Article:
Box 1 Folder 17
1918.
Box 1 Folder 18-20
1919.
Box 1 Folder 21
1920.
Box 1 Folder 22
1921.
Box 1 Folder 23
1922.
Box 1 Folder 24
1925-1926.
Box 1 Folder 25
1933-1936.
Box 2 Folder 1
1938.
Box 2 Folder 2
Letters to Mila Hruba, 1940-1941.
Box 2 Folder 3
1944-1946.
Box 2 Folder 4
1946-1947.
Box 2 Folder 5
Europe, 1952.
Box 2 Folder 6
1953 June - 1953 July.
Box 2 Folder 7
1954 January.
Box 2 Folder 8
Letters to Jean Scobie Davis, 1954-1955.
Box 2 Folder 9
1956 May.
Box 2 Folder 10
90th Birthday Cards, 1982.
Box 2 Folder 11
undated.
Box 2 Folder 12
Marguerite Scobie Davis

Marguerite Scobie Davis is the mother of Jean Scobie Davis.

To her children, 1914.
Box 2 Folder 13-14
To her children, 1934.
Box 2 Folder 15
Family letters, 1914-1915.
Box 2 Folder 16

College Freshman, Sophomore, and Junior years, 1910-1913.
Box 2 Folder 17
1911 October.
Box 2 Folder 18
1912 February.
Box 2 Folder 19
1913 January-1913 April.
Box 2 Folder 20
1913 April-1913 December.
Box 2 Folder 21
Senior Year, 1913.
Box 2 Folder 22
1914.
Box 2 Folder 23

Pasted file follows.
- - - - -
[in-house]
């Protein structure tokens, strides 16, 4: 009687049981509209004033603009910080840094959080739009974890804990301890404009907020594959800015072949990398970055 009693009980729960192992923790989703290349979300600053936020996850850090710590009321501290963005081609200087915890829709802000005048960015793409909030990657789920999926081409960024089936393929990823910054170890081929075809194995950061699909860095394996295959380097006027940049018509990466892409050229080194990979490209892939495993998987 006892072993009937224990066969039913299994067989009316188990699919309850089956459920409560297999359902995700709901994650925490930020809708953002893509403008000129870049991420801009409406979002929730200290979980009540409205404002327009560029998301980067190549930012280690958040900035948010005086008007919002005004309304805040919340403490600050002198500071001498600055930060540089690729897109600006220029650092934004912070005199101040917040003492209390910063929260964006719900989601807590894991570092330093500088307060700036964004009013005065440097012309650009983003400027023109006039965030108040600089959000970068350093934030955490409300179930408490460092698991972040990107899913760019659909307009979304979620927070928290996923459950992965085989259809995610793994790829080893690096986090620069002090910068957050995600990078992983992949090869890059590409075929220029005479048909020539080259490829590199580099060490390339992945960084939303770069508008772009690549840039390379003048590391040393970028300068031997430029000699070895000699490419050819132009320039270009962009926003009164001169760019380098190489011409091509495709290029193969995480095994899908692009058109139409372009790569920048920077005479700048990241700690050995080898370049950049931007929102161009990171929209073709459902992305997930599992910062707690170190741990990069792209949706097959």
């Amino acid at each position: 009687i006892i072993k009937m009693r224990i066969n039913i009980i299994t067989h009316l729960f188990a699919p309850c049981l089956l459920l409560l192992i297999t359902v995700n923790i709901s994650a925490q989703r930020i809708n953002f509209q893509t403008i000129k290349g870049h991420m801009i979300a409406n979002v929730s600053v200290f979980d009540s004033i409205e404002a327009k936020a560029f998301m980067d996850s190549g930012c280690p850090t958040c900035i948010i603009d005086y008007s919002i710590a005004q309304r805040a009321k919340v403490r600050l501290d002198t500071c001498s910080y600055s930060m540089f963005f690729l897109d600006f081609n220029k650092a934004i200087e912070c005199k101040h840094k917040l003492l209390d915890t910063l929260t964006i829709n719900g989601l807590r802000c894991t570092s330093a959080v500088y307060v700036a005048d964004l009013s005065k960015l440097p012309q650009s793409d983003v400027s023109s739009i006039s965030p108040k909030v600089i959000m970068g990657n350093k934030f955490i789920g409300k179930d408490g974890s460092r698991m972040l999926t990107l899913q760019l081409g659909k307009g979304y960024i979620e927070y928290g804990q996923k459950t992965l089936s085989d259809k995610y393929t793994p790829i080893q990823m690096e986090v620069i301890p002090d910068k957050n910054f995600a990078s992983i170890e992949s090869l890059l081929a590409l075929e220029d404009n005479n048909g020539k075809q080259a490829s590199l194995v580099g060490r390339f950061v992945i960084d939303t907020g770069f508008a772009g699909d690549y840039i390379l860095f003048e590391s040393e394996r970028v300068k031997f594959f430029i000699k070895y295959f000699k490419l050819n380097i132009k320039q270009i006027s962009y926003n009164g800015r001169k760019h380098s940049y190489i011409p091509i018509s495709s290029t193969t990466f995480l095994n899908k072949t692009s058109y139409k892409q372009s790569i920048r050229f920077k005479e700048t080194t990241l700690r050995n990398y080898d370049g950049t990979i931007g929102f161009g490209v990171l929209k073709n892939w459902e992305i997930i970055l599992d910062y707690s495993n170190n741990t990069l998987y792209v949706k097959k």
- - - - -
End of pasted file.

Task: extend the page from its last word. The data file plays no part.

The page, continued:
Senior Year II, 1914.
Box 2 Folder 24
Spring and Summer, 1915.
Box 2 Folder 25
June to July, 1915.
Box 2 Folder 26
1914 August-1915 March.
Box 3 Folder 1
1915.
Box 3 Folder 2
1915-1916.
Box 3 Folder 3
December, 1916.
Box 3 Folder 4
1917.
Box 3 Folder 5
1920.
Box 3 Folder 6
Wisconsin, 1920-1921.
Box 3 Folder 7
Bryn Mawr Summer School for Women Workers in Industry, 1921.
Box 3 Folder 8
1927 December-1929 April.
Box 3 Folder 9
Spring, 1929.
Box 3 Folder 10
1929 May-1929 September.
Box 3 Folder 11
1931 April.
Box 3 Folder 12
1931 July.
Box 3 Folder 13
1932 January.
Box 3 Folder 14
1932 May.
Box 3 Folder 15
1932 June.
Box 3 Folder 16
1932 August.
Box 3 Folder 17
1932 October.
Box 3 Folder 18
1933 January.
Box 3 Folder 19
1933 September.
Box 3 Folder 20
1933 April.
Box 3 Folder 21
1933.
Box 3 Folder 22
1934 January-1934 March.
Box 3 Folder 23
1934 March.
Box 3 Folder 24
1934 May.
Box 3 Folder 25
1934 June.
Box 3 Folder 26
1934 August.
Box 4 Folder 1
1934 November 12-1934 Autumn.
Box 4 Folder 2
1935 March.
Box 4 Folder 3
1935 May-1935 November.
Box 4 Folder 4
1935.
Box 4 Folder 5
1936.
Box 4 Folder 6
Trip to Russia, 1936.
Box 4 Folder 7-8
Finland, 1936.
Box 4 Folder 9
1937.
Box 4 Folder 10-11
1938.
Box 4 Folder 12
1939.
Box 4 Folder 13
1940.
Box 4 Folder 14
1941 August.
Box 4 Folder 15
1941 November 22.
Box 4 Folder 16
1941.
Box 4 Folder 17
1942 February.
Box 4 Folder 18
1942 April.
Box 4 Folder 19
1942 June-1942 September 10.